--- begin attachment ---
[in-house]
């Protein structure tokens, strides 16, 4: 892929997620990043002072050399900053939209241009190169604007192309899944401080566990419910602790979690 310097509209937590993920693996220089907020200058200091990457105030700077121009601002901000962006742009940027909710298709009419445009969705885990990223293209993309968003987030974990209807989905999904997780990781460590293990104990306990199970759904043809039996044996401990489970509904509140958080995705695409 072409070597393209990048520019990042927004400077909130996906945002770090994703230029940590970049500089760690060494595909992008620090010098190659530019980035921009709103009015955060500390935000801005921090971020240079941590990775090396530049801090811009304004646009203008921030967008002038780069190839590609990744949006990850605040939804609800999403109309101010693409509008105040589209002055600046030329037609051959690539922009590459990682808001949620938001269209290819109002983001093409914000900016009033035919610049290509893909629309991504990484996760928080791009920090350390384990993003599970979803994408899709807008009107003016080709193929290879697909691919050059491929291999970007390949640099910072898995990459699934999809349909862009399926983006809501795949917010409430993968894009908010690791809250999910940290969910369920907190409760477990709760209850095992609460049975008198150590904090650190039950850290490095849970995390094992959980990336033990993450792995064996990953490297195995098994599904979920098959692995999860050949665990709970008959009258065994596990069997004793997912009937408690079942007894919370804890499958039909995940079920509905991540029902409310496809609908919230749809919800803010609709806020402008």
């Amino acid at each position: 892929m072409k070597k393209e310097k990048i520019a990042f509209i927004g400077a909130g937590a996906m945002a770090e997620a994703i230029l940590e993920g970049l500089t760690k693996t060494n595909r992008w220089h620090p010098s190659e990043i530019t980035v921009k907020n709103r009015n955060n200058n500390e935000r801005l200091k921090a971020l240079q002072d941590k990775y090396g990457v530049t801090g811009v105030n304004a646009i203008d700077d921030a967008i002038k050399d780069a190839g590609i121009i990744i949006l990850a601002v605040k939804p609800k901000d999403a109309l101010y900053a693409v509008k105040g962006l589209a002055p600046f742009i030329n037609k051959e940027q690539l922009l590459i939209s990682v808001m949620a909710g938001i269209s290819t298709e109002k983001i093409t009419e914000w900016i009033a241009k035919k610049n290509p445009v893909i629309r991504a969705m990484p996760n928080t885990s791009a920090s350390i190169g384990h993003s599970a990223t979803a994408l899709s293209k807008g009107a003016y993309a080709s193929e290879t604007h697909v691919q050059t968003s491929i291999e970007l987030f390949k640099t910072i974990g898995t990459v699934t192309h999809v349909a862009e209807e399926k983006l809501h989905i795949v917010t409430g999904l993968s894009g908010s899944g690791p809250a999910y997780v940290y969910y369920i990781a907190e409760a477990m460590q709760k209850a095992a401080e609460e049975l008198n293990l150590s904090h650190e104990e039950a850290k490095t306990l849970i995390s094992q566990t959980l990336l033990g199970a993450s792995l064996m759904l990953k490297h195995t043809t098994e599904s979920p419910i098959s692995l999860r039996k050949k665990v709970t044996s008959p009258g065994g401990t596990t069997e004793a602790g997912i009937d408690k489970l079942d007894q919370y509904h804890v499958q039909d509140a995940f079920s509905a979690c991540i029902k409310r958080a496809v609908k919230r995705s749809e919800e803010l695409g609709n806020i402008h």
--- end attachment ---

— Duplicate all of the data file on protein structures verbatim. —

[in-house]
């Protein structure tokens, strides 16, 4: 892929997620990043002072050399900053939209241009190169604007192309899944401080566990419910602790979690 310097509209937590993920693996220089907020200058200091990457105030700077121009601002901000962006742009940027909710298709009419445009969705885990990223293209993309968003987030974990209807989905999904997780990781460590293990104990306990199970759904043809039996044996401990489970509904509140958080995705695409 072409070597393209990048520019990042927004400077909130996906945002770090994703230029940590970049500089760690060494595909992008620090010098190659530019980035921009709103009015955060500390935000801005921090971020240079941590990775090396530049801090811009304004646009203008921030967008002038780069190839590609990744949006990850605040939804609800999403109309101010693409509008105040589209002055600046030329037609051959690539922009590459990682808001949620938001269209290819109002983001093409914000900016009033035919610049290509893909629309991504990484996760928080791009920090350390384990993003599970979803994408899709807008009107003016080709193929290879697909691919050059491929291999970007390949640099910072898995990459699934999809349909862009399926983006809501795949917010409430993968894009908010690791809250999910940290969910369920907190409760477990709760209850095992609460049975008198150590904090650190039950850290490095849970995390094992959980990336033990993450792995064996990953490297195995098994599904979920098959692995999860050949665990709970008959009258065994596990069997004793997912009937408690079942007894919370804890499958039909995940079920509905991540029902409310496809609908919230749809919800803010609709806020402008």
């Amino acid at each position: 892929m072409k070597k393209e310097k990048i520019a990042f509209i927004g400077a909130g937590a996906m945002a770090e997620a994703i230029l940590e993920g970049l500089t760690k693996t060494n595909r992008w220089h620090p010098s190659e990043i530019t980035v921009k907020n709103r009015n955060n200058n500390e935000r801005l200091k921090a971020l240079q002072d941590k990775y090396g990457v530049t801090g811009v105030n304004a646009i203008d700077d921030a967008i002038k050399d780069a190839g590609i121009i990744i949006l990850a601002v605040k939804p609800k901000d999403a109309l101010y900053a693409v509008k105040g962006l589209a002055p600046f742009i030329n037609k051959e940027q690539l922009l590459i939209s990682v808001m949620a909710g938001i269209s290819t298709e109002k983001i093409t009419e914000w900016i009033a241009k035919k610049n290509p445009v893909i629309r991504a969705m990484p996760n928080t885990s791009a920090s350390i190169g384990h993003s599970a990223t979803a994408l899709s293209k807008g009107a003016y993309a080709s193929e290879t604007h697909v691919q050059t968003s491929i291999e970007l987030f390949k640099t910072i974990g898995t990459v699934t192309h999809v349909a862009e209807e399926k983006l809501h989905i795949v917010t409430g999904l993968s894009g908010s899944g690791p809250a999910y997780v940290y969910y369920i990781a907190e409760a477990m460590q709760k209850a095992a401080e609460e049975l008198n293990l150590s904090h650190e104990e039950a850290k490095t306990l849970i995390s094992q566990t959980l990336l033990g199970a993450s792995l064996m759904l990953k490297h195995t043809t098994e599904s979920p419910i098959s692995l999860r039996k050949k665990v709970t044996s008959p009258g065994g401990t596990t069997e004793a602790g997912i009937d408690k489970l079942d007894q919370y509904h804890v499958q039909d509140a995940f079920s509905a979690c991540i029902k409310r958080a496809v609908k919230r995705s749809e919800e803010l695409g609709n806020i402008h």